Today I continue my extended meditation on the Trayvon Martin debacle. Rather than talk about the case itself, I want to say something about my response to the extensive, obsessive discussion of the case by cable television pundits and opinionators. More particularly, I have been trying to understand why I cannot bring myself to listen to that commentary even when it is offered by people with whom I fundamentally agree. Some of those who have appeared [Bob Herbert, for example] are African-American reporters or columnists who have offered searing, heartrending accounts of their own experiences and those of their teenage sons. Those comments express an involvement with American racism far beyond anything I have myself experienced, and I would have thought that however painful I found such accounts, I would feel a need to hear them and to offer my own silent assent. And yet something compels me to turn off the television set or change channels whenever the comments begin. Why, I ask myself, is this so?
My answer, such as it may be, traces its lineage both to Marshall McLuhan and to Søren Kierkegaard. From McLuhan I take the profound insight that the medium is the message, a slogan with very wide application. From Kierkegaard I have learned the distinction between the ethical and the aesthetic -- namely that the essence of the ethical is repetition whereas the essence of the aesthetic is novelty.
First, McLuhan. Long ago, as a young man in New York City, teaching at Columbia, I experienced firsthand the wisdom of McLuhan's slogan. I was one of a small group of lefties invited during the late Sixties to appear on David Suskind's television show to talk about radicalism in the university. The six of us were rambunctious and full of beans and spent our time beating up on Suskind for his lily-livered liberalism. We thought we had demolished him, and were pretty pleased with ourselves, until, as the credits were rolling at the end of our half-hour of speaking truth to power, he turned to us and said enthusiastically, "Great show!" All of a sudden, it washed over me. Suskind was in the business of producing, week after week, a show that would generate enough sparks to keep viewers riveted and sponsors satisfied. We had very kindly provided him with just that. Next week, we would be gone, he would be back, perhaps with a group of right wing scolds, and so long as the excitement did not languish, his ratings would keep the show on the air and his paycheck coming.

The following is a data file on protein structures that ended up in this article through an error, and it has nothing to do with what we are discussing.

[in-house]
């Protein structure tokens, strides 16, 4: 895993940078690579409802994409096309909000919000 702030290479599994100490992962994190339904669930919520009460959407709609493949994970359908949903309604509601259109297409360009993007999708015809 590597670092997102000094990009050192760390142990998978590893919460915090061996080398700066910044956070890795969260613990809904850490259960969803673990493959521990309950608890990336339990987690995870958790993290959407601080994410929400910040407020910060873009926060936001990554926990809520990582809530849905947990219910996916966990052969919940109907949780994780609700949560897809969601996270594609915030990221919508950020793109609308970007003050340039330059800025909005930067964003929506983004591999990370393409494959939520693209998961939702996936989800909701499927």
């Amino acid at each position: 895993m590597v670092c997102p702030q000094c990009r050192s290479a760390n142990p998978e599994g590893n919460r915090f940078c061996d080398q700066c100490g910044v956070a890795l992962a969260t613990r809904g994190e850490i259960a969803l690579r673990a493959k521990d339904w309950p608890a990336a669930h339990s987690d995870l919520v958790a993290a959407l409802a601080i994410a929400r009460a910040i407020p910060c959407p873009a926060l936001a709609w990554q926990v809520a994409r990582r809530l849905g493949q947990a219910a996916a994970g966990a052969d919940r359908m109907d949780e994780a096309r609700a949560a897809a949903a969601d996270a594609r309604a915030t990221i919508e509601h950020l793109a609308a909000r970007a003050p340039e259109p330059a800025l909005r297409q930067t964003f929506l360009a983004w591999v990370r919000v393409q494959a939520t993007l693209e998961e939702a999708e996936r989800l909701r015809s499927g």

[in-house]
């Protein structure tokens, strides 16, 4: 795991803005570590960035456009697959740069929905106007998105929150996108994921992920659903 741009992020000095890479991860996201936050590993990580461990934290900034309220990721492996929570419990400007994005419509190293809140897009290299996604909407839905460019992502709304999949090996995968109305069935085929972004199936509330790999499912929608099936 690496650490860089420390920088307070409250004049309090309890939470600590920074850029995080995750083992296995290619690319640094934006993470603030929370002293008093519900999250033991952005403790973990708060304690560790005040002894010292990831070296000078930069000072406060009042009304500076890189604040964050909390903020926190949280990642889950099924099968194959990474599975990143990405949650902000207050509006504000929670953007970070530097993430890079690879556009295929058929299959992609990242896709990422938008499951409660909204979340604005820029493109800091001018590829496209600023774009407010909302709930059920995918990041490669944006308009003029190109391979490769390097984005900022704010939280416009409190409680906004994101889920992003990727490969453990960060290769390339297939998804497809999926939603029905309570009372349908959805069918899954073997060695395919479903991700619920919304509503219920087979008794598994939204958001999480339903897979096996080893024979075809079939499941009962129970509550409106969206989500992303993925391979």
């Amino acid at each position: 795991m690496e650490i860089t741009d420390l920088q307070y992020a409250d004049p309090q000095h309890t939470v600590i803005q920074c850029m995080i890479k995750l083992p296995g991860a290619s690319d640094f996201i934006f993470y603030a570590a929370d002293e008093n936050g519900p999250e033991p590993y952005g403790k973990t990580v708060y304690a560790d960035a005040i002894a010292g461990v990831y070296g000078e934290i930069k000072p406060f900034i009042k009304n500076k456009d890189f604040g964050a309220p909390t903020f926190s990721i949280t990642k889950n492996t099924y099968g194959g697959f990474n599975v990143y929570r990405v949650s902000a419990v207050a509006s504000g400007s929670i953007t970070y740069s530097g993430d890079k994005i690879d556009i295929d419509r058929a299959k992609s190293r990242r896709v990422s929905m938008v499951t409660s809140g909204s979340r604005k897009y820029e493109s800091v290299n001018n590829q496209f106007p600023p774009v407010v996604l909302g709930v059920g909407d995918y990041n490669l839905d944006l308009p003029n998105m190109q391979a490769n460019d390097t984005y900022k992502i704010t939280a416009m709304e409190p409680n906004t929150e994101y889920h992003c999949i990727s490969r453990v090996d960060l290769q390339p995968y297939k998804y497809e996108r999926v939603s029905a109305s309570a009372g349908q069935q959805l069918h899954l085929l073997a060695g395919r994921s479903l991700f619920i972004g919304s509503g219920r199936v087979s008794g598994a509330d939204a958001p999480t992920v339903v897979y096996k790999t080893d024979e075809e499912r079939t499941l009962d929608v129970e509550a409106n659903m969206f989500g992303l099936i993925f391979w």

Cable and television commentators, whatever their political leanings, are in the business of attracting viewers whose demographics please the ad agencies. The one thing they cannot abide is dead air time. Their stock in trade is novelty. But ethical truth does not change, as Socrates reminds Callicles in the Gorgias, and hence the essence of ethical truth is repetition. When Alex Wagner [whom I love] or Rachel Maddow [whom I also love] or Chris Matthews [whom I tolerate] or Joe Scarborough [whom I despise] assembles a panel to discuss the Trayvon Martin case, the unspoken imperatives are: First, that they keep talking, even if there is no more to be said; Second, that they acknowledge the reasonableness and acceptability of the views expressed by their fellow panelists, even if that is manifestly untrue; and Finally that they refrain from offering judgments so uncompromisingly declarative and final that they shut off rather than open up discussion.
For the most part, I am comfortable with these rules of the trade. I turn on those shows to be amused, to have my own prejudices echoed, to enjoy a bit of schadenfreude at the expense of the Right. I do not turn them on to be informed, nor, Lord help me, to be intellectually challenged. Only rarely does one encounter in these settings someone intelligent and well-informed who has not internalized the rules of the genre. That is what makes Elizabeth Warren so delightful, for example.
But when a genuine moral outrage is perpetrated, such as the murder of Trayvon Martin, the last thing I want is amusement. I feel rage, and I want, but cannot have, revenge. The formal constraints of the medium defeat even those commentators who are experiencing the same rage and seek to give voice to it. They are as easily defeated as I was all those years ago on the David Suskind show. McLuhan was right. The medium really is the message.